A sudden, steam-driven explosion was generated by the Bulusan volcano, the Philippines at 03:35 UTC on June 10, 2016.
According to PHIVOLCS, the eruption lasted for approximately 5 minutes, based on the seismic record, and produced a 2 km (6 561 feet) grayish ash plume above the volcano's summit that drifted towards the northwest. This is about 3 500 m (11 480 feet) above sea level.
Bulusan’s seismic monitoring recorded one hundred thirteen (113) volcanic earthquakes during the 24 UTC hours of June 9. Weak emission of white steam plumes rose up to 100 meters and drifted towards southwest yesterday. Precise leveling survey results from April 27 to May 5, 2016, indicated slight deflationary changes of the edifice relative to February 2016, the agency reported. However, the ground deformation measurements from continuous GPS data as of June 2, 2016, indicated slight inflation of the edifice since May 2016.
Alert Level 1 (abnormal) remains in effect over Bulusan Volcano. This indicates that hydrothermal processes are underway beneath the volcano that may lead to more steam-driven eruptions.
Bulusan volcano erupting on June 10, 2016 – 02:40 UTC. Credit: PHIVOLCS
The local government units and the public are reminded that entry to the 4-kilometer radius Permanent Danger Zone (PDZ) is strictly prohibited due to the possibility of sudden and hazardous steam-driven or phreatic eruptions.
Civil aviation authorities must also advise pilots to avoid flying close to the volcano’s summit as ash from any sudden phreatic eruption can be hazardous to aircraft.
Furthermore, people living within valleys and along river/stream channels especially on the southwest and northwest sector of the edifice should be vigilant against sediment-laden stream flows and lahars in the event of heavy and prolonged rainfall.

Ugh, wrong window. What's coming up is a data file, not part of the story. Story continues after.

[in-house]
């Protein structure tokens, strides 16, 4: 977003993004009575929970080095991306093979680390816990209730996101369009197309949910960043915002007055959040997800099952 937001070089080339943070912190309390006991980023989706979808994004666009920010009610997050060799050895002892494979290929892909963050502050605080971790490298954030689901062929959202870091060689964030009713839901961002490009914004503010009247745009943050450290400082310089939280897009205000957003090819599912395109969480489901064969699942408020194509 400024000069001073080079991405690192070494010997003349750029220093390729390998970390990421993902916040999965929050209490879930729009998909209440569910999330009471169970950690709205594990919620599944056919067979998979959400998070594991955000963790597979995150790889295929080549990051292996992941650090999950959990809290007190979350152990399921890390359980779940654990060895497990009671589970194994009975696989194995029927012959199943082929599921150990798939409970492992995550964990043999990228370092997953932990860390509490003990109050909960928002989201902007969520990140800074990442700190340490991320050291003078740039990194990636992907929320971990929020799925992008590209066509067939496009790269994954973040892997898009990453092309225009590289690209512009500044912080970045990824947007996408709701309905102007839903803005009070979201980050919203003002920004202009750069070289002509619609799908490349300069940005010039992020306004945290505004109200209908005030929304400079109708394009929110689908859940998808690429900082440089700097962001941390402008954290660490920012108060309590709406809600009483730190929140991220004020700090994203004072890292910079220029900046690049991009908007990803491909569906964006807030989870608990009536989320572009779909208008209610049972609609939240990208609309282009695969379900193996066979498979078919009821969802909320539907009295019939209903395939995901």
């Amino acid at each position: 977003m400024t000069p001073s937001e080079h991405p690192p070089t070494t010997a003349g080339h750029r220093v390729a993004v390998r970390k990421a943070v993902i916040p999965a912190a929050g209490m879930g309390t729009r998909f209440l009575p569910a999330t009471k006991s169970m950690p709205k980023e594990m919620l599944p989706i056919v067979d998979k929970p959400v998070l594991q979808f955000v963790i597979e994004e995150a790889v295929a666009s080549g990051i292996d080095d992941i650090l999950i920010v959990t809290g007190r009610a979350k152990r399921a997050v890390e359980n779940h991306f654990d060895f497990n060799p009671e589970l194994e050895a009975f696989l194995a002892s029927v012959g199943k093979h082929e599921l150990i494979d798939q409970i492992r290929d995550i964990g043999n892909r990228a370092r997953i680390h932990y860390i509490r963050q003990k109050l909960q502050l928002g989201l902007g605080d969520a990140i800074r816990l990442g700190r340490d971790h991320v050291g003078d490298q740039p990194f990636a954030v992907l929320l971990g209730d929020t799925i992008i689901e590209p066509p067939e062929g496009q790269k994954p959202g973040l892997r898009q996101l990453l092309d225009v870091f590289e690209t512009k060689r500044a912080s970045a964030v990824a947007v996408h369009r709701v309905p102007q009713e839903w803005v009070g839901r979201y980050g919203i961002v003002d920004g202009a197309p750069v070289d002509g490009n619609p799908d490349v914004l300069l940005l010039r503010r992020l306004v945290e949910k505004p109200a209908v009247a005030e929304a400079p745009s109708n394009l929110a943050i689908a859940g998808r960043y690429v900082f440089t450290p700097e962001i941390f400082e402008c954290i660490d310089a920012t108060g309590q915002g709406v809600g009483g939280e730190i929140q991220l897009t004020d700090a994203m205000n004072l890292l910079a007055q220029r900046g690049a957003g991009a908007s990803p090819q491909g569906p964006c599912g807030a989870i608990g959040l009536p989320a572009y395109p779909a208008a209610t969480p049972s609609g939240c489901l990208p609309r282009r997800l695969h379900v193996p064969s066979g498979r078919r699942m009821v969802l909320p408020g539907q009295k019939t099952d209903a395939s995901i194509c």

A similar explosion occurred at Bulusan on February 22, 2016. A steam-and-ash plume rose 500 m (1 640 feet) above the WNW fissure vent at the time. The event was accompanied by a high-frequency earthquake followed by low-frequency earthquakes that lasted 4 minutes and 21 seconds. Rumbling sounds were heard in Puting Sapa, Juban, and Bolos, Irosin, and minor amounts of ash fell in barangays Puting Sapa, Sagkayon, and Caladgao in Juban, and barangay Bolos in Irosin.
Luzon's southernmost volcano, Bulusan, was constructed along the rim of the 11-km-diameter (6.8 miles) (dacitic-to-rhyolitic Irosin caldera, which was formed about 36 000 years ago. Bulusan lies at the SE end of the Bicol volcanic arc occupying the peninsula of the same name that forms the elongated SE tip of Luzon. A broad, flat moat is located below the topographically prominent SW rim of Irosin caldera; the NE rim is buried by the andesitic Bulusan complex.
Bulusan is flanked by several other large intracaldera lava domes and cones, including the prominent Mount Jormajan lava dome on the SW flank and Sharp Peak to the NE. The summit of 1565-m-high (5 134.5 feet) (Bulusan volcano is unvegetated and contains a 300-m-wide (984.3 feet), 50-m-deep (164 feet) crater. Three small craters are located on the SE flank. Many moderate explosive eruptions have been recorded at Bulusan since the mid-19th century. (GVP)
Featured image: Bulusan volcano erupting on June 10, 2016 – 02:40 UTC. Credit: PHIVOLCS
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